Team sport athletes such as football, rugby and hockey players are generally no strangers to sport nutrition supplements. In their quest to put on strength and mass, many athletes will turn to their peers for supplementation advice. Instead of first focusing on the basics, such as consistent training and a caloric surplus that are proven methods for effectively increasing lean body mass, they will generally pick up a new product or two at the local sports nutrition store. This can be a potentially concerning situation considering the lack of stringent guidelines on supplement companies. There are plenty of products that aren’t worth the plastic container they come in, but there are a few supplements that have some strong evidence behind them. Creatine for example, is one of the most well studied ergogenic aids available with minimal reports of negative side effects. The vast majority of the literature tends to show favorable effects of creatine supplementation on strength and lean body mass.
A new study published in the latest edition of the European Journal of Applied Physiology investigated the effects of creatine supplementation on strength measures in recreationally strength trained men (n=32). Baseline 1RM strength and strength endurance (4×80% 1RM to failure) values from the bench press and leg press were acquired pre and post training. Subjects were than divided into a creatine group, given 20g/day for 7 days followed by 5g/day each day thereafter throughout the study, and a placebo group, given dextrose. The subjects were than put through 4 workouts, consisting of a 5km treadmill run at a continuous (90% of anaerobic threshold) or intermittent (1:1 min at V02max) pace, followed by either a leg press or bench press test of maximum strength or strength endurance.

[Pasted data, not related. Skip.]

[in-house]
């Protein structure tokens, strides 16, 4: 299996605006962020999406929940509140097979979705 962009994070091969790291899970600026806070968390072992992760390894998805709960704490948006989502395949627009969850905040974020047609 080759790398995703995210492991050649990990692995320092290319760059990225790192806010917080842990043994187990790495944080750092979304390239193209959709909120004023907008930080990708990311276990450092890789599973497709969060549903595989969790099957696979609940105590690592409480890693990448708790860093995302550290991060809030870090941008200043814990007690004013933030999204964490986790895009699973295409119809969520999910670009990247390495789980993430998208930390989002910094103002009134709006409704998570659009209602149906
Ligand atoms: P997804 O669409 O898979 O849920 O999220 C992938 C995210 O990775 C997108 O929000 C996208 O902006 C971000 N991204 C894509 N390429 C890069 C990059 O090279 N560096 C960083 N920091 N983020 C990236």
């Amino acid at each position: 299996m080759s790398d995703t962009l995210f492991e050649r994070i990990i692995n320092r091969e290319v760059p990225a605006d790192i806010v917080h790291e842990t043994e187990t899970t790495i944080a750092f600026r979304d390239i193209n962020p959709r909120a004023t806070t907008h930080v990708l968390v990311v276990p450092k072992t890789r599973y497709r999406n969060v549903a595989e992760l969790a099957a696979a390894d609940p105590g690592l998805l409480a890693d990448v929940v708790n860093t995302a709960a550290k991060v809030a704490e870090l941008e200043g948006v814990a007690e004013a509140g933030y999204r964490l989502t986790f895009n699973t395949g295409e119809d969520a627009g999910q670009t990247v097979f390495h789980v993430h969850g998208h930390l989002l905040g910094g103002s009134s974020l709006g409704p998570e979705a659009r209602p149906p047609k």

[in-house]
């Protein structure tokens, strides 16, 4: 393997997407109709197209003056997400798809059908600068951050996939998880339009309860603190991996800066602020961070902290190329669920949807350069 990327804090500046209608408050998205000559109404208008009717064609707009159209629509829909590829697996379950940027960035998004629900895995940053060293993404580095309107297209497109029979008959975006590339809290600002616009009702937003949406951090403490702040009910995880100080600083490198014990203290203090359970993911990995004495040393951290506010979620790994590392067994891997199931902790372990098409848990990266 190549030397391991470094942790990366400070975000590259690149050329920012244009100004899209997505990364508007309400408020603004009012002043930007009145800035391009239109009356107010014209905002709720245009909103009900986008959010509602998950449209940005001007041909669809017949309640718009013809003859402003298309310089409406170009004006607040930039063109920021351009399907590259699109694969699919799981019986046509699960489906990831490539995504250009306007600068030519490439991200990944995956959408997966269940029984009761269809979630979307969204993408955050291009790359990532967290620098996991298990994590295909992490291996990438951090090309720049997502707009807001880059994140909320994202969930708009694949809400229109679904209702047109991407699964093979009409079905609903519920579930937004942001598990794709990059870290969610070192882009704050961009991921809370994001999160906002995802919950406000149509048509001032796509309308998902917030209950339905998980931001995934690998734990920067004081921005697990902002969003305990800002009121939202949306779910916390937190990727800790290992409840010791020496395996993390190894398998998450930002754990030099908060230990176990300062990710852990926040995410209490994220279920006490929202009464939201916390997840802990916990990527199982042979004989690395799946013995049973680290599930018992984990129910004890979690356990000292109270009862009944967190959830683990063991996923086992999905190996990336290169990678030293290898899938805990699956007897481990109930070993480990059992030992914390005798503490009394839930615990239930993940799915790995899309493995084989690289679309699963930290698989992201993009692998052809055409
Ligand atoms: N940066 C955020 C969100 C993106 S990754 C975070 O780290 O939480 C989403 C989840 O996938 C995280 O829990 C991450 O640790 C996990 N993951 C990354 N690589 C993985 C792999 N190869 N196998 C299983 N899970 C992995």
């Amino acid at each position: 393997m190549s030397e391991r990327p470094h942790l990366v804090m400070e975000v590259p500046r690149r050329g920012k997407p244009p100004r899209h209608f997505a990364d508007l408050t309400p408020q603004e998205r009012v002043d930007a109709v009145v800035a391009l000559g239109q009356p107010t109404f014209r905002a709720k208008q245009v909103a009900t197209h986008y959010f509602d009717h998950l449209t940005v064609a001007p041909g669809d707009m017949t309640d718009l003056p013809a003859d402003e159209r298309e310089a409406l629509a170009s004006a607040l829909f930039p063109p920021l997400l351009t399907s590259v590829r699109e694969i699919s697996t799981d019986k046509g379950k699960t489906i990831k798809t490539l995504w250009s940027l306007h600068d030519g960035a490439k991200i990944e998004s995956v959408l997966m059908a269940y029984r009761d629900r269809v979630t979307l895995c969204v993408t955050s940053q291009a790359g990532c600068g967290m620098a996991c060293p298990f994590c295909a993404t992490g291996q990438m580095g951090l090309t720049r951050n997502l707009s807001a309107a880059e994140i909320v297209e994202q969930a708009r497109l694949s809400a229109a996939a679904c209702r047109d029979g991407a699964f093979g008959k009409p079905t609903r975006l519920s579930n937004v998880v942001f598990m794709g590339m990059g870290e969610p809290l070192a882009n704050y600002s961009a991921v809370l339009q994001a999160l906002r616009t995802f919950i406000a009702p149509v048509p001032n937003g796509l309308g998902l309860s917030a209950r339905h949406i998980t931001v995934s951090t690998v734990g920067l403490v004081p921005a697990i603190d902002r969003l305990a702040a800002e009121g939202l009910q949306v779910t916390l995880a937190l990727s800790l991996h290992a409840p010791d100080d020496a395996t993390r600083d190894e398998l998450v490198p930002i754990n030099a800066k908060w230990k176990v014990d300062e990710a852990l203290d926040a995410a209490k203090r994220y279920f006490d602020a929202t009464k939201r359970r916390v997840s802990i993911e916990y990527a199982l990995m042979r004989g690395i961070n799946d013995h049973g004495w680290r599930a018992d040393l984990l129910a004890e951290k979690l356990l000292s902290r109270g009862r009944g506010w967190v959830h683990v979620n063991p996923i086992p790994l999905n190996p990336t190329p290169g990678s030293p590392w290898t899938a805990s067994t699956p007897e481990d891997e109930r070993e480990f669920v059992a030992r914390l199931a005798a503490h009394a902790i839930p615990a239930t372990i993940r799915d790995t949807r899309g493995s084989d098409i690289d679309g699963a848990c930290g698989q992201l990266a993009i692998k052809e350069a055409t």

The researchers found that the creatine group was able to maintain leg press strength endurance after the intermittent aerobic exercise. In contrast, the placebo group actually demonstrated a significant decrease in strength endurance. Bench press strength endurance was improved following the treadmill runs in the creatine group while no effect was observed in the placebo group. 1RM values were increased (albeit, within the range of variability) in the creatine group while 1RM’s were only maintained in the placebo group.
The findings of this study have important implications for team sport athletes. Sports like rugby, football and hockey require both endurance and strength and power throughout competition and practices, lasting upwards of 80 minutes of play. Creatine supplementation may therefore be useful for these athletes to help attenuate the acute interference effect that extensive running has on strength performance. Of course all sport nutrition matters should be dealt with and monitored by a qualified professional. It also goes without saying that no supplement will outperform hard work, consistency and a balanced diet. Once these qualities and habits are set in place, adding a supplement like creatine may then be worthwhile.
de Salles Painelli, V., Alves, V. T., Ugrinowitsch, C., Benatti, F. B., Artioli, G. G., Lancha Jr, A. H., … & Roschel, H. (2014). Creatine supplementation prevents acute strength loss induced by concurrent exercise. European journal of applied physiology, 1-7.